Darwin is sweating through its hottest start to September in 31 years, with the city averaging a maximum of 34.2 degrees across its first 11 days.
The September heat has been unusual, with only two warmer starts in the city's 70 years of records. The last time the Northern Territory capital endured such a start was in 1981, when the first 11 days averaged 34.4 degrees.
September is typically a transitional month, becoming progressively warmer as it goes. However, the heat this year has struck earlier than usual with the city already reaching 36 degrees. This has been the result of an extended run of sunny skies and a lack of strong cold fronts, allowing the build-up of heat across the Top End. This is a sign that the 'build-up season' is developing early this year.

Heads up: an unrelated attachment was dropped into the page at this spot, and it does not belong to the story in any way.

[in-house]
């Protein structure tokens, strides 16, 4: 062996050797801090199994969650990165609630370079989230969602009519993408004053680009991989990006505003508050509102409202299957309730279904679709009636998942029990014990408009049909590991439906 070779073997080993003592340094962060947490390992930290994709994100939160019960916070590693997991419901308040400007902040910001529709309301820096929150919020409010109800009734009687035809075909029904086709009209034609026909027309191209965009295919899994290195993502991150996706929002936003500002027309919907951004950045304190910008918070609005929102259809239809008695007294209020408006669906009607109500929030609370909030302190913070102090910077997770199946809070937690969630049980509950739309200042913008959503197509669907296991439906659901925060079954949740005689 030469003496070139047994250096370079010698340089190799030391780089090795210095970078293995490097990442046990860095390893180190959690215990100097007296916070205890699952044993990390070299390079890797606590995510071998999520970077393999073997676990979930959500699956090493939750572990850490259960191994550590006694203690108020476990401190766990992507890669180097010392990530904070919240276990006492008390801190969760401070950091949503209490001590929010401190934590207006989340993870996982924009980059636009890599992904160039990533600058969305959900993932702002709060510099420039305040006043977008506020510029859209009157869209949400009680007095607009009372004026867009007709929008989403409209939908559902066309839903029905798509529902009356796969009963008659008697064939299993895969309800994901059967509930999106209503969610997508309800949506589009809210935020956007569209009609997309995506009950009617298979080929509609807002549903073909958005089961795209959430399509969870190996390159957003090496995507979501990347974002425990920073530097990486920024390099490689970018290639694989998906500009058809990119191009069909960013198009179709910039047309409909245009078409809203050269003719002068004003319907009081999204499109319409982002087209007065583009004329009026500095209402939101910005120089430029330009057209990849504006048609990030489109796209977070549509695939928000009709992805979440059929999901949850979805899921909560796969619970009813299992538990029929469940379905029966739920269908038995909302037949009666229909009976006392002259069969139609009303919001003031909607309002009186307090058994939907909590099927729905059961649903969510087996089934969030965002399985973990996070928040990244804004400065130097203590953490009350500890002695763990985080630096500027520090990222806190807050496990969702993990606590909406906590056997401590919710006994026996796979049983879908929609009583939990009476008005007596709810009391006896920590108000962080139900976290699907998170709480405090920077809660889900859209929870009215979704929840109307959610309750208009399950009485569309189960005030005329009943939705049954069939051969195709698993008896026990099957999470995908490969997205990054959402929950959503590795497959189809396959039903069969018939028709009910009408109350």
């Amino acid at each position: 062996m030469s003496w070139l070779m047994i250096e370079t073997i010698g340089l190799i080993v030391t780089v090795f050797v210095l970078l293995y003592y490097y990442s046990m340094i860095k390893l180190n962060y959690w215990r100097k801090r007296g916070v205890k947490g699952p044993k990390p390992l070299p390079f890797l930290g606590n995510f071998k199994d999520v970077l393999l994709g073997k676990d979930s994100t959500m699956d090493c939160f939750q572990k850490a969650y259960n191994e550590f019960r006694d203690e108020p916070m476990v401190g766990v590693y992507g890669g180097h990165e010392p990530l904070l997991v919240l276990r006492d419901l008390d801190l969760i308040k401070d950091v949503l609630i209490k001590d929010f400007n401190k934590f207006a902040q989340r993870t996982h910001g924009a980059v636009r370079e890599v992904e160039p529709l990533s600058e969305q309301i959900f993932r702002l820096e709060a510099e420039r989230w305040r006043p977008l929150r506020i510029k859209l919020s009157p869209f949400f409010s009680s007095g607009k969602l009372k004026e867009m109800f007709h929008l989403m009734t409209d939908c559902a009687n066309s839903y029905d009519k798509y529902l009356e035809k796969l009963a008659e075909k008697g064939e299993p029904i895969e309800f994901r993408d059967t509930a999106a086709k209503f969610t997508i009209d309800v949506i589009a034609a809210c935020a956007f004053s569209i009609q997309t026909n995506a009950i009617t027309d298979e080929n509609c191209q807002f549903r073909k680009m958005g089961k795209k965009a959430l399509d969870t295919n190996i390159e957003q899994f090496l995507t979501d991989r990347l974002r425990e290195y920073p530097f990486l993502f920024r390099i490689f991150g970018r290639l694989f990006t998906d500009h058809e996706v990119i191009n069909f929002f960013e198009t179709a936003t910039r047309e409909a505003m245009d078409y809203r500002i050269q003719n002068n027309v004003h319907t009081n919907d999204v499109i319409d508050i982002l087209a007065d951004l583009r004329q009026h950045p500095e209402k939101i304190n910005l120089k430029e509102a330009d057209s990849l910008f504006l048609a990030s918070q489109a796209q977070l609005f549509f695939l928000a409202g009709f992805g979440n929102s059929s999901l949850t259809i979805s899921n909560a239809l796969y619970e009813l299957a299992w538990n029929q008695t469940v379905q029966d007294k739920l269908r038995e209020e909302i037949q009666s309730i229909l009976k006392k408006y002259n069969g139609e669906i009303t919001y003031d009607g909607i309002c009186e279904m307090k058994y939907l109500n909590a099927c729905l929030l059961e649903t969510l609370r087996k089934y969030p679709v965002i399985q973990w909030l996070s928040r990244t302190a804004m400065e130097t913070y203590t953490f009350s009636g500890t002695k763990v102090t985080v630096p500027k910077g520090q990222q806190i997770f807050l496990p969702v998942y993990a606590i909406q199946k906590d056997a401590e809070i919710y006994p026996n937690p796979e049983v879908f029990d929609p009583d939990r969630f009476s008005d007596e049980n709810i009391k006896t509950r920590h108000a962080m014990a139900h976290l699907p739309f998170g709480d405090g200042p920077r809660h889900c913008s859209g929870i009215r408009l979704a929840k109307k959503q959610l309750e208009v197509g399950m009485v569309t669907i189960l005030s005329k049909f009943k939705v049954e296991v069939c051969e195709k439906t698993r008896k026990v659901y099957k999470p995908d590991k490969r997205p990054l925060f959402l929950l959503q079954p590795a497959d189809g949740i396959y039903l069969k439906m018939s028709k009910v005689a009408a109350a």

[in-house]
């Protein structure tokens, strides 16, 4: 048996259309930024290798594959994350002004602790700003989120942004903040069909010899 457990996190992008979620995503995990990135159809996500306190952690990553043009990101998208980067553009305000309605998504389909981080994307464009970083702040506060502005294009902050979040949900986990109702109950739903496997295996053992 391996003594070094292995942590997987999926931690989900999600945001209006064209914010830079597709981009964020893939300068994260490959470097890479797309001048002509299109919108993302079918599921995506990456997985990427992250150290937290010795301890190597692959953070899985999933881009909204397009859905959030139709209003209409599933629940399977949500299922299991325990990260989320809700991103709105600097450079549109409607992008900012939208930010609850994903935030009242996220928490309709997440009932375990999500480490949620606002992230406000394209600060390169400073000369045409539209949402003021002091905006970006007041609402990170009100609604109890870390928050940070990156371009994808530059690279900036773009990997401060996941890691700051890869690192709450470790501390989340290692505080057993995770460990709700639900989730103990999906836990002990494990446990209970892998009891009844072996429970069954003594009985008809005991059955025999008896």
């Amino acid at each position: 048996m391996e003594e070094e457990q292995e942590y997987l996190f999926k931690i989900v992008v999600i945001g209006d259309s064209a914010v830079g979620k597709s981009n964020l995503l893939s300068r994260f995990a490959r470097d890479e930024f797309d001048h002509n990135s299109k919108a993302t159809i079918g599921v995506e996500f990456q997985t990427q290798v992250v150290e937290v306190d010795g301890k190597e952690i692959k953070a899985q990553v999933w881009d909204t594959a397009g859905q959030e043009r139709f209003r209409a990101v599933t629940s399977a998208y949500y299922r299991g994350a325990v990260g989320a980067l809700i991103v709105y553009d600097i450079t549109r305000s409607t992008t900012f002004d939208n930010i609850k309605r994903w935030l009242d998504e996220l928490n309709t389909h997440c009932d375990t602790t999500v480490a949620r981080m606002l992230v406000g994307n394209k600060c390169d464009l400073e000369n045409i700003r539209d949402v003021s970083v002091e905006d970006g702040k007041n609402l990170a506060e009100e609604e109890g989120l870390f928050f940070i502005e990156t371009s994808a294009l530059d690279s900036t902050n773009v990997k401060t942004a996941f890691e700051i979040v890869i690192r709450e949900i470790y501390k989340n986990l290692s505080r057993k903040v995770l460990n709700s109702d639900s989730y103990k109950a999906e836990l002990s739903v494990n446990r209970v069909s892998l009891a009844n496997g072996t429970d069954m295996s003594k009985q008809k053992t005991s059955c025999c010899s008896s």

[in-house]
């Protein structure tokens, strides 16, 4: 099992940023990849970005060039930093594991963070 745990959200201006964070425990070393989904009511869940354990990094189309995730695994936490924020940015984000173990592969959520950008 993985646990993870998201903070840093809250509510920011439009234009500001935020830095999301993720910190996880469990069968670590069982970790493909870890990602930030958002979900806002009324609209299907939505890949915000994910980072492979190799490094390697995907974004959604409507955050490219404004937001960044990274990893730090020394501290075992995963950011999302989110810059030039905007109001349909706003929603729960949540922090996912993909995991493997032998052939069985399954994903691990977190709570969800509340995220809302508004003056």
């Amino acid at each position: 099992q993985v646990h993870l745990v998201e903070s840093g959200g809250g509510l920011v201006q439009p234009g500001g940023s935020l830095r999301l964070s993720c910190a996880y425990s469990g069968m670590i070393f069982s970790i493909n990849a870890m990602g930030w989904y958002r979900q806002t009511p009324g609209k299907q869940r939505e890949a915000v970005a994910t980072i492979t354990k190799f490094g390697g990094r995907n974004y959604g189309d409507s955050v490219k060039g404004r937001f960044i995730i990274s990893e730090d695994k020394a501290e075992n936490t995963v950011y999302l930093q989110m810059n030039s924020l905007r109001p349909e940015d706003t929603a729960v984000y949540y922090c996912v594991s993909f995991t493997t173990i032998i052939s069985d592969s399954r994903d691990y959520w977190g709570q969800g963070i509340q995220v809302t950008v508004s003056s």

This extended run of warmth, sunny days and moderate to fresh southeasterly winds have also led to very high fire danger.
Looking further ahead, the next few days are looking similarly warm with maximums forecast to reach around 34-35 degrees, keeping the fire danger very high.
© Weatherzone 2012
16:53 EST The first shipment of sugar to leave the Port of Bundaberg since floods devastated south-east Queensland in January is setting sail this afternoon.